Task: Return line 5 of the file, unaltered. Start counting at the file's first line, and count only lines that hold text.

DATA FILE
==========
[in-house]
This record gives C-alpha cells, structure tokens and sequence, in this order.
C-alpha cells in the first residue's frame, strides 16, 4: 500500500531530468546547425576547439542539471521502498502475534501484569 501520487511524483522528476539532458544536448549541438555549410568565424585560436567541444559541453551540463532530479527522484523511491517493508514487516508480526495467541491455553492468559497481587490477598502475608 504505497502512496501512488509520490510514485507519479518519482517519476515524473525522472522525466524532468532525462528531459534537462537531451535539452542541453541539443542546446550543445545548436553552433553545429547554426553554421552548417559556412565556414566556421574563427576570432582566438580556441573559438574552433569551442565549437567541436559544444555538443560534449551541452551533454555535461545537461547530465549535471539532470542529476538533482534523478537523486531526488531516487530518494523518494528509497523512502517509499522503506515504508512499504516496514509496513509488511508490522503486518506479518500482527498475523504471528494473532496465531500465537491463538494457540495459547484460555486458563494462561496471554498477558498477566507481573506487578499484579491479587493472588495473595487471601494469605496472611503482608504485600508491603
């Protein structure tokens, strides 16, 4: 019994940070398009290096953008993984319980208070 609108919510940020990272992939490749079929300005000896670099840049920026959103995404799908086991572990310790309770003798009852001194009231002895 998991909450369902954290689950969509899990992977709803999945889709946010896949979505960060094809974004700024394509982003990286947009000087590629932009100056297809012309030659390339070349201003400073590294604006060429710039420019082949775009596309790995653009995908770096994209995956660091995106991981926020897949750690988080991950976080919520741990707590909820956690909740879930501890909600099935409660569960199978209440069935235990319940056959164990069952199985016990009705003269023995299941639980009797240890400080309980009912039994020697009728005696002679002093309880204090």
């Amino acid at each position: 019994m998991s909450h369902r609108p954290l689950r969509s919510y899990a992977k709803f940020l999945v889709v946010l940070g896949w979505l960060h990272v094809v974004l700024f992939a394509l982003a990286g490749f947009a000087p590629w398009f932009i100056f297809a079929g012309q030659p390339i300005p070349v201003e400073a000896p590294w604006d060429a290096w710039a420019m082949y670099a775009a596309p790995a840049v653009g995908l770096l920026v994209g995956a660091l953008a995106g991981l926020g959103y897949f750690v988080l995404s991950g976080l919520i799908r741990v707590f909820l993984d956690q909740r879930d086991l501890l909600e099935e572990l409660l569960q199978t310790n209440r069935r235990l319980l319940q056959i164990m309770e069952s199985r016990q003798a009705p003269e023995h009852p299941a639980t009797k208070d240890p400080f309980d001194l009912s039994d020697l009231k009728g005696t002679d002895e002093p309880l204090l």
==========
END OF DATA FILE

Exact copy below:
């Amino acid at each position: 019994m998991s909450h369902r609108p954290l689950r969509s919510y899990a992977k709803f940020l999945v889709v946010l940070g896949w979505l960060h990272v094809v974004l700024f992939a394509l982003a990286g490749f947009a000087p590629w398009f932009i100056f297809a079929g012309q030659p390339i300005p070349v201003e400073a000896p590294w604006d060429a290096w710039a420019m082949y670099a775009a596309p790995a840049v653009g995908l770096l920026v994209g995956a660091l953008a995106g991981l926020g959103y897949f750690v988080l995404s991950g976080l919520i799908r741990v707590f909820l993984d956690q909740r879930d086991l501890l909600e099935e572990l409660l569960q199978t310790n209440r069935r235990l319980l319940q056959i164990m309770e069952s199985r016990q003798a009705p003269e023995h009852p299941a639980t009797k208070d240890p400080f309980d001194l009912s039994d020697l009231k009728g005696t002679d002895e002093p309880l204090l």